While the rest of us are fast asleep, 9-year-old Kaia Derbyshire already has her bag packed and swimsuit in the car ready for another 5.30am trip to swimming training.

Kaia, a Year 5 pupil at the Bay of Islands International Academy, travels more than an hour with mother Trudy from their home in Kerikeri to Whangārei's Northwave swimming club three times a week and once or twice to Kawakawa, about 30 minutes away. That's almost 10 hours of travel a week.

It may seem like a waste of time, money and fuel but Kaia and her mother are keen ocean swimmers. Both will be competing in this weekend's Duke of Marlborough Hotel Bay of Islands Classic in the Banana Boat Ocean Swim Series in the Bay of Islands.

Kaia and Trudy have just returned from their latest swimming competition in Fiji, the birthplace of Kaia's father Patrick, where Kaia placed fourth in the 1km swim in the 20-year-old and under category and eighth in the entire field of about 50 swimmers.

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"I like the activity and sometimes you get to go places and meeting new people which is really fun," Kaia said

"Sometimes you can see fish and you don't know what's underneath you and that's cool."

Trudy said her daughter's interest in swimming blossomed from taking part in Weet-Bix triathlons and she had achieved well in school tournaments since then.

Trudy and Kaia Derbyshire have been training for the Ocean Swim series event this weekend, with the work bringing the mother and daughter even closer together.
Trudy and Kaia Derbyshire have been training for the Ocean Swim series event this weekend, with the work bringing the mother and daughter even closer together.

"Kaia has just gone from strength to strength. Her first event was at 7 years old, where conditions were terrible, there were big waves and she just went right in and came third in the 7 to 8 age group."

Kaia would go on to win the same age group last year in just her second Ocean Swim Series event before taking part in the Fiji race, a place that is proudly part of her heritage.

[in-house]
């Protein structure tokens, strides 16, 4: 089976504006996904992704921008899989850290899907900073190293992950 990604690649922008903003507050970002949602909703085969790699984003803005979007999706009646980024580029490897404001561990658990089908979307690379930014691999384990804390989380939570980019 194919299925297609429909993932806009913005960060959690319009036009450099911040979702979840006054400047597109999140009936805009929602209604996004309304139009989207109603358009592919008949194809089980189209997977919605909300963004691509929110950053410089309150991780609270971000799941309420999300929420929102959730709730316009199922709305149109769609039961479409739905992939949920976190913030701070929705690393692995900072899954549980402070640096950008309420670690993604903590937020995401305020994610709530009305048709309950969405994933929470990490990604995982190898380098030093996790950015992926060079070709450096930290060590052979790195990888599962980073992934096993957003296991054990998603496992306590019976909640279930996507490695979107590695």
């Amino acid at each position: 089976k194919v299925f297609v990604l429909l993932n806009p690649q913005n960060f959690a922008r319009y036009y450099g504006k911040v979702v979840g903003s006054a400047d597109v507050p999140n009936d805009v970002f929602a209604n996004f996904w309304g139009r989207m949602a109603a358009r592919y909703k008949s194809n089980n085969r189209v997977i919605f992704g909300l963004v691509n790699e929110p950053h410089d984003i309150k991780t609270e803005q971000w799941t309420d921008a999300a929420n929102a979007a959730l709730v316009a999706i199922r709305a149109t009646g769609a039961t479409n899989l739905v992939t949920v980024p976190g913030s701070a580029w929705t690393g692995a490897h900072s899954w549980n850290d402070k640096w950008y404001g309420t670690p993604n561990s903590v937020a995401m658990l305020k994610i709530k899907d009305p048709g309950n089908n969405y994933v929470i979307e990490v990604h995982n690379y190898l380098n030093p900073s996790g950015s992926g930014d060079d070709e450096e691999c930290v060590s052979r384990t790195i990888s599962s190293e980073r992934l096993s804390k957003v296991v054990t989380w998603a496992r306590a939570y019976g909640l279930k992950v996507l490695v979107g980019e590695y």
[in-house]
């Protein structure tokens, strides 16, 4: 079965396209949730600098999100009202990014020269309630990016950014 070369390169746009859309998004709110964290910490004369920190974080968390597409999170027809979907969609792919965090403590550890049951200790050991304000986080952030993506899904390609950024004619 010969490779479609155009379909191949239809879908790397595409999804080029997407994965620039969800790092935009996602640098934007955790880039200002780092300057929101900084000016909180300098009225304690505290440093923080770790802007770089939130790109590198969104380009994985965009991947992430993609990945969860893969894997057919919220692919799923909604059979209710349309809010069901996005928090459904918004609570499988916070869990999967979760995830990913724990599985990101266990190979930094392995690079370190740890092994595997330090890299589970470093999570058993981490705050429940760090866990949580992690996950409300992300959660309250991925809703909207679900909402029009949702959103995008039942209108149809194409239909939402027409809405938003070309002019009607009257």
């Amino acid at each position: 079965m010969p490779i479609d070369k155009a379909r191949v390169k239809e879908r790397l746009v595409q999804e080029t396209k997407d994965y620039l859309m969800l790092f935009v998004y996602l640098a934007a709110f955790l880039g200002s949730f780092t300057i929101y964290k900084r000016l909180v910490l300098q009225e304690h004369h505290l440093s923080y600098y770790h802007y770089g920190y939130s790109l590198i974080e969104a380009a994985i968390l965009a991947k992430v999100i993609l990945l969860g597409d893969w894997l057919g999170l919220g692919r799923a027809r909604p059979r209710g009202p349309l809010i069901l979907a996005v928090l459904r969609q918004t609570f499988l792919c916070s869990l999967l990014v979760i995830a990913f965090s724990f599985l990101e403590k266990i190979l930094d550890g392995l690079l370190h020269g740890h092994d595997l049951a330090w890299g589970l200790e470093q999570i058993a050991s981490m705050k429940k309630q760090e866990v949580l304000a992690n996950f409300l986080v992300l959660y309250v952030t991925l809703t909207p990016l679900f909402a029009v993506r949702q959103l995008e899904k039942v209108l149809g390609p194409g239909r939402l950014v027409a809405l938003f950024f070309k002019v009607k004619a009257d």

"It was great because some of my relatives live over there," Kaia said.

Trudy said she wasn't able to see Kaia cross the finish line in Fiji as she was still swimming but she was amazed by how Kaia raced against cousins she previously didn't know she had.

While swimming has been a source of fun and exercise for the Derbyshire family, they know better than most of the dangers of the ocean. Trudy's father, Dennis, drowned at Baylys Beach when she was 5 but she said this may be why swimming was so important to the family.

"Swimming and water safety is just a no-brainer, that's why we've encouraged swimming so much. Anyone can swim up and down a pool but swimming in the ocean is a different story.

"Maybe [her father's passing] is the underlying reason why we got into ocean swimming. For her to be confident and so successful in swimming at her age is very cool."

Trudy said this probably contributed to her desire to train and compete alongside her daughter.

"If she's going to swimming I would always want to be there because I would never forgive myself if something happened. They have no idea how dangerous it is with tides and rips. You only get one shot with these things."

Kaia's upbringing in the water has led to an impressive resume. She has repeatedly succeeded at Interschool swimming meets and recently set two record times for backstroke and freestyle. She has also excelled in tennis placing third in Northland's 10 and under category and has been a keen equestrian.

"I want to go to Olympics in swimming and horse riding and I want to represent Fiji," Kaia said.

Trudy, a Kerikeri police officer, said her work needed to be flexible to fit the training and travel time in.

"It's a juggle. I work 32 hours a week and some nights I'll finish at 3am and be up at 5am to go to Kawakawa for both of us to train then I'll go back and get some sleep. It's hard but it's the way we make it work.

"It's a testament to Kaia. She gets up at 5am and she wakes up with a smile. Its her own drive, her own dedication. I'm just trying to keep up!"

Trudy said the help from role models in the swimming community have been integral to Kaia's success. Fellow Northwave club member Nathalie Hull, 14, who was top 10 in NZ for breaststroke for her age group, and Kerikeri police officer Rebecca Brothers, who swam in the 2004 Athens Olympics and was the Northland Olympic ambassador, have both given sound advice.

For this weekend's race, Trudy will swim the 750m race while Kaia will swim the 250m as the event does not allow swimmers under 10 to enter the longer races.

For Trudy, she will be focused on getting through the race but Kaia has another reason to look forward to the event.

"Swimming makes me feel happy and excited because sometimes I get [personal bests]. It makes the early mornings okay and it's exciting beating mum and then playing with my friends!"